CARBON PRICING BILL GAINS MORE FOLLOWERS IN LEGISLATURE
By Matt Murphy
STATE HOUSE NEWS SERVICE
STATE HOUSE, BOSTON, FEB. 6, 2017…..More than a third of state lawmakers have signed onto legislation that would put a price on carbon emissions as a way to reduce global warming, a sign of growing support on Beacon Hill for a policy that Gov. Charlie Baker has seemed cool to in the past.
Seventy-nine House and Senate Democrats have signed on to two similar bills that would establish a fee structure for importers of fossil fuels, according to the Campaign for a Clean Energy Future. Revenues collected, likely from the transportation and heating sectors, would go toward rebates for residents and businesses.
The level of support for the proposals is up from the 48 who co-sponsored Sen. Michael Barrett’s bill during the 2015-2016 session.
“It’s coming on a little faster than I expected, but then global warming is heating up a little faster than we all expected,” Barrett, a Lexington Democrat and the sponsor of one of the bills, told the News Service.
Sixty-two lawmakers signed onto Barrett’s bill (SD 1021), which is similar to the one he proposed last session, and Rep. Jennifer Benson rounded up 58 supporters for her proposal, which would direct rebates to low- and moderate-income households.
“Massachusetts is serious about tackling the climate crisis and we can’t meet our pollution reduction mandates without creating a price incentive to reduce carbon pollution and invest in our local clean energy economy,” campaign coordinator Cindy Luppi said in a statement.
The co-sponsors comprise 35 percent of the 40-member Senate, and 40 percent of the 160-member House.
Adding a price to carbon emissions, with an exemption for electricity production plants that are already covered under a multi-state cap-and-trade program, would lead to an increase in the gas tax.
But Barrett argued that the proposal does not constitute a tax increase because it would be revenue neutral. The $350 million to $400 million generated in the first year, according to Barrett, would not pay for general government operations, but would be redistributed in the form of rebates, with larger rebates available in areas where people drive more.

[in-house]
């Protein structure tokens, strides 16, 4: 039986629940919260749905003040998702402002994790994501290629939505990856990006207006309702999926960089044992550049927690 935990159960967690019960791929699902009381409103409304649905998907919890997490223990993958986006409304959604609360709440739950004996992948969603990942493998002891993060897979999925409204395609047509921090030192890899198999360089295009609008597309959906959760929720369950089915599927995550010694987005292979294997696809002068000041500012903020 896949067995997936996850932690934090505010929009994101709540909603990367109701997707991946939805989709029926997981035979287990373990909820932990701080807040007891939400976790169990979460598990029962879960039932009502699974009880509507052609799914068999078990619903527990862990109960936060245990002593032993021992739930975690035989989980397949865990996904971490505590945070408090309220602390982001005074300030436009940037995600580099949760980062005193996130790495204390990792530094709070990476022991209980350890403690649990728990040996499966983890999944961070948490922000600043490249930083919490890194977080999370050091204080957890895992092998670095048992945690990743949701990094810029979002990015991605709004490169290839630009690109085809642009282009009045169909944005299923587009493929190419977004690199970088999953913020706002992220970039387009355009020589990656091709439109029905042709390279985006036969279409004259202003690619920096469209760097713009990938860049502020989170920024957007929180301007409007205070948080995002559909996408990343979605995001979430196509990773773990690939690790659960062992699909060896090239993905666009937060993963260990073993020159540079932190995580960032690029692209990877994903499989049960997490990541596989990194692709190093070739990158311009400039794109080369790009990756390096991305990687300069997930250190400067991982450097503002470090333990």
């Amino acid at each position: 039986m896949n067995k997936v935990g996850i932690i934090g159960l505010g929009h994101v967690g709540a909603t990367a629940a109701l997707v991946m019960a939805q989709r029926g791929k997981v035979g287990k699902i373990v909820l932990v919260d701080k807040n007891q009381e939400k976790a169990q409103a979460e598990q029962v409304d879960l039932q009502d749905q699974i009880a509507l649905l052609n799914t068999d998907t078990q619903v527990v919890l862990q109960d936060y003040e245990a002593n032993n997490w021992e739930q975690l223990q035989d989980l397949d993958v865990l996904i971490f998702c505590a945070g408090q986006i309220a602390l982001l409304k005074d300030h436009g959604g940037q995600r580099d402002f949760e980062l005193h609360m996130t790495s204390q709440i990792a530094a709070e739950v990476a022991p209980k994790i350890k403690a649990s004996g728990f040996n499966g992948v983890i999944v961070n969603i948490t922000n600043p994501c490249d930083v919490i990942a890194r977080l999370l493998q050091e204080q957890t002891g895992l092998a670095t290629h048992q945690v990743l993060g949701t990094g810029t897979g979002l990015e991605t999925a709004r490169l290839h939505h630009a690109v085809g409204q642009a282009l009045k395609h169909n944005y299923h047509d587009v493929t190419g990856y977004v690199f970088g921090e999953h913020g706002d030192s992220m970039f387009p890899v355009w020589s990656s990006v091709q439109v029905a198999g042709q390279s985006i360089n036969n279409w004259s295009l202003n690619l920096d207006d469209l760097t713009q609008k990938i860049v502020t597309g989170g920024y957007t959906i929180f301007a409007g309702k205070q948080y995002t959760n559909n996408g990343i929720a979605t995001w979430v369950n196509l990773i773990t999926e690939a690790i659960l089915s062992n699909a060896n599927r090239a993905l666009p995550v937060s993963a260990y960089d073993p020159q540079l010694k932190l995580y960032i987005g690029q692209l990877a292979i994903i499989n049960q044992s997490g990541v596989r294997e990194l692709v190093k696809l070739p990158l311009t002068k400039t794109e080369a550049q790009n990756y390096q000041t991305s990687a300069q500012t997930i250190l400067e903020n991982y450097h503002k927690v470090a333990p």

“You need to get that check in the people’s hands to persuade them that the government won’t hold on to the money,” Barrett said. His bill calls for a fee of $10 per metric ton of carbon dioxide, climbing to $40 over seven years and ultimately generating between $1.6 billion and $2 billion annually. “The intent is not to create sticker shock, but we start small so people can used to the idea,” he said.
Barrett has spoken with Energy Secretary Matthew Beaton about the idea, and though he senses a hesitancy from the administration he said he does not believe they are outright opposed to the idea.
During his first two years in office, Baker spoke more generally about his commitment to the Regional Greenhouse Gas Initiative as a mechanism for controlling emissions, without coming down firmly on either side of the carbon pricing debate. “The administration believes we can enhance those efforts by incentivizing energy efficiency through the market and by working with other states to reduce greenhouse gas emissions,” he told WBUR in March 2015.
“Revenue neutral means it’s not a tax and Gov. Baker can support this without violating any no-new-taxes pledge,” Barrett said. “Revenue neutral gives political cover, and I think this is on their radar, not off it. They might be looking for clear legislative interest, and if that’s the case we’re sending the signal.”
In his speech to the Senate to kick off the session, Senate President Stanley Rosenberg called carbon pricing an “effective strategy” to “tame the carbon beast.”
“We must lead on this critical issue or fail ourselves and generations yet to come,” he said.
Barrett said it was the first time the topic has made it into a Senate president’s “inaugural address.”
“That’s progress. Now let’s go out and build on it,” Barrett said.
The Department of Environmental Protection is in the midst of public hearings on regulatory proposals aimed at reducing greenhouse gas emissions across multiple sectors.
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